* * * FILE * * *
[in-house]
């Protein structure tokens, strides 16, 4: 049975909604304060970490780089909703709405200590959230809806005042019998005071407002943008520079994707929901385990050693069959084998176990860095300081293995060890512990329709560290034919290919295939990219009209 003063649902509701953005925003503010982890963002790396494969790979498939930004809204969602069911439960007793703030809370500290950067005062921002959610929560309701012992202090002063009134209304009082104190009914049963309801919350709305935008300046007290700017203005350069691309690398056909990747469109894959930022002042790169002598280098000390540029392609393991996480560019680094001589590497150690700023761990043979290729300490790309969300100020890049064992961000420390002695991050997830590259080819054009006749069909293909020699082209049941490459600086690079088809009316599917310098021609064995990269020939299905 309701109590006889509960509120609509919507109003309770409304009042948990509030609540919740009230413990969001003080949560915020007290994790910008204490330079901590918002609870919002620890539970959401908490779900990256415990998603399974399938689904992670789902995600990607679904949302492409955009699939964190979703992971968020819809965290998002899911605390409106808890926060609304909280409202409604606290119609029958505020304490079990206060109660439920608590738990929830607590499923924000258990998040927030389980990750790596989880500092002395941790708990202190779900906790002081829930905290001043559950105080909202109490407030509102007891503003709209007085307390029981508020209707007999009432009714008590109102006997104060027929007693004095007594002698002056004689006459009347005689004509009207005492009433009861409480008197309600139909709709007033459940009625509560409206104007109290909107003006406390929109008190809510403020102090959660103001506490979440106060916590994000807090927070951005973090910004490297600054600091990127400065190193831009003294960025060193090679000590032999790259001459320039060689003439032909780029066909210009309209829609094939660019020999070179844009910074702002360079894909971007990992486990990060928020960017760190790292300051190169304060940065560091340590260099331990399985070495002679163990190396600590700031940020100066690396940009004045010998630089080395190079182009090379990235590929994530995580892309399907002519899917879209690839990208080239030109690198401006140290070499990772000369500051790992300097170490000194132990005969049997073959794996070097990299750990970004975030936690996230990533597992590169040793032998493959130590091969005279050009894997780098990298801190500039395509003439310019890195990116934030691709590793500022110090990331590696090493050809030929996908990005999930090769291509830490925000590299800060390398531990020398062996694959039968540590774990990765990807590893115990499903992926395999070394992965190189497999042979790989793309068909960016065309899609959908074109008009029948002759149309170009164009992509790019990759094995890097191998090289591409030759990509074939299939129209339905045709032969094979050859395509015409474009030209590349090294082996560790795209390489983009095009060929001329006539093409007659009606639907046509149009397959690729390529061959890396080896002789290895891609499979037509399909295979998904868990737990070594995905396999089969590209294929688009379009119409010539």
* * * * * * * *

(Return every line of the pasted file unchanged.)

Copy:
[in-house]
């Protein structure tokens, strides 16, 4: 049975909604304060970490780089909703709405200590959230809806005042019998005071407002943008520079994707929901385990050693069959084998176990860095300081293995060890512990329709560290034919290919295939990219009209 003063649902509701953005925003503010982890963002790396494969790979498939930004809204969602069911439960007793703030809370500290950067005062921002959610929560309701012992202090002063009134209304009082104190009914049963309801919350709305935008300046007290700017203005350069691309690398056909990747469109894959930022002042790169002598280098000390540029392609393991996480560019680094001589590497150690700023761990043979290729300490790309969300100020890049064992961000420390002695991050997830590259080819054009006749069909293909020699082209049941490459600086690079088809009316599917310098021609064995990269020939299905 309701109590006889509960509120609509919507109003309770409304009042948990509030609540919740009230413990969001003080949560915020007290994790910008204490330079901590918002609870919002620890539970959401908490779900990256415990998603399974399938689904992670789902995600990607679904949302492409955009699939964190979703992971968020819809965290998002899911605390409106808890926060609304909280409202409604606290119609029958505020304490079990206060109660439920608590738990929830607590499923924000258990998040927030389980990750790596989880500092002395941790708990202190779900906790002081829930905290001043559950105080909202109490407030509102007891503003709209007085307390029981508020209707007999009432009714008590109102006997104060027929007693004095007594002698002056004689006459009347005689004509009207005492009433009861409480008197309600139909709709007033459940009625509560409206104007109290909107003006406390929109008190809510403020102090959660103001506490979440106060916590994000807090927070951005973090910004490297600054600091990127400065190193831009003294960025060193090679000590032999790259001459320039060689003439032909780029066909210009309209829609094939660019020999070179844009910074702002360079894909971007990992486990990060928020960017760190790292300051190169304060940065560091340590260099331990399985070495002679163990190396600590700031940020100066690396940009004045010998630089080395190079182009090379990235590929994530995580892309399907002519899917879209690839990208080239030109690198401006140290070499990772000369500051790992300097170490000194132990005969049997073959794996070097990299750990970004975030936690996230990533597992590169040793032998493959130590091969005279050009894997780098990298801190500039395509003439310019890195990116934030691709590793500022110090990331590696090493050809030929996908990005999930090769291509830490925000590299800060390398531990020398062996694959039968540590774990990765990807590893115990499903992926395999070394992965190189497999042979790989793309068909960016065309899609959908074109008009029948002759149309170009164009992509790019990759094995890097191998090289591409030759990509074939299939129209339905045709032969094979050859395509015409474009030209590349090294082996560790795209390489983009095009060929001329006539093409007659009606639907046509149009397959690729390529061959890396080896002789290895891609499979037509399909295979998904868990737990070594995905396999089969590209294929688009379009119409010539």